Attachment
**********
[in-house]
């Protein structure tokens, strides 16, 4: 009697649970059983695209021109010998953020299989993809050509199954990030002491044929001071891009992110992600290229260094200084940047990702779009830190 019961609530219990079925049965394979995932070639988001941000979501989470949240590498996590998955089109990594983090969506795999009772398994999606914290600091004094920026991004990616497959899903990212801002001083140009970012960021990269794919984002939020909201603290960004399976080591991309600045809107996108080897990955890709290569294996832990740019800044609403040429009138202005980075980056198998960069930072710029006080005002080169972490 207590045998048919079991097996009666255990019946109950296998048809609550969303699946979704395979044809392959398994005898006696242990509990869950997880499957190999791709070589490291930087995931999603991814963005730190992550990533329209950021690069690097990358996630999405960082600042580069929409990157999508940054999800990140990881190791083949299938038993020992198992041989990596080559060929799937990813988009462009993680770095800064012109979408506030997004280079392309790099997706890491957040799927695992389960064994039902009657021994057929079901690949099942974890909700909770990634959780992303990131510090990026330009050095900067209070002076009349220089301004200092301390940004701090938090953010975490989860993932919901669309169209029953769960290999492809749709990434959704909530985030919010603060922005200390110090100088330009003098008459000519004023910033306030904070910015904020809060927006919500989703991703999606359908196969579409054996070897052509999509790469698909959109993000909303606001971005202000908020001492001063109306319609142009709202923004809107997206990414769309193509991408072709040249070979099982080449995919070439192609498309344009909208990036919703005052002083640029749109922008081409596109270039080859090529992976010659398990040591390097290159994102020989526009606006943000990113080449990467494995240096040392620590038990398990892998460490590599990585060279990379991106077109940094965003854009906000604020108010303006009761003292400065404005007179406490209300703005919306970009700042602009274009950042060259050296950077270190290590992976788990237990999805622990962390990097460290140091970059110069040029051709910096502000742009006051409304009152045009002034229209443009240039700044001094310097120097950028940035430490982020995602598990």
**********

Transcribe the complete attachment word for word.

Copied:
[in-house]
């Protein structure tokens, strides 16, 4: 009697649970059983695209021109010998953020299989993809050509199954990030002491044929001071891009992110992600290229260094200084940047990702779009830190 019961609530219990079925049965394979995932070639988001941000979501989470949240590498996590998955089109990594983090969506795999009772398994999606914290600091004094920026991004990616497959899903990212801002001083140009970012960021990269794919984002939020909201603290960004399976080591991309600045809107996108080897990955890709290569294996832990740019800044609403040429009138202005980075980056198998960069930072710029006080005002080169972490 207590045998048919079991097996009666255990019946109950296998048809609550969303699946979704395979044809392959398994005898006696242990509990869950997880499957190999791709070589490291930087995931999603991814963005730190992550990533329209950021690069690097990358996630999405960082600042580069929409990157999508940054999800990140990881190791083949299938038993020992198992041989990596080559060929799937990813988009462009993680770095800064012109979408506030997004280079392309790099997706890491957040799927695992389960064994039902009657021994057929079901690949099942974890909700909770990634959780992303990131510090990026330009050095900067209070002076009349220089301004200092301390940004701090938090953010975490989860993932919901669309169209029953769960290999492809749709990434959704909530985030919010603060922005200390110090100088330009003098008459000519004023910033306030904070910015904020809060927006919500989703991703999606359908196969579409054996070897052509999509790469698909959109993000909303606001971005202000908020001492001063109306319609142009709202923004809107997206990414769309193509991408072709040249070979099982080449995919070439192609498309344009909208990036919703005052002083640029749109922008081409596109270039080859090529992976010659398990040591390097290159994102020989526009606006943000990113080449990467494995240096040392620590038990398990892998460490590599990585060279990379991106077109940094965003854009906000604020108010303006009761003292400065404005007179406490209300703005919306970009700042602009274009950042060259050296950077270190290590992976788990237990999805622990962390990097460290140091970059110069040029051709910096502000742009006051409304009152045009002034229209443009240039700044001094310097120097950028940035430490982020995602598990």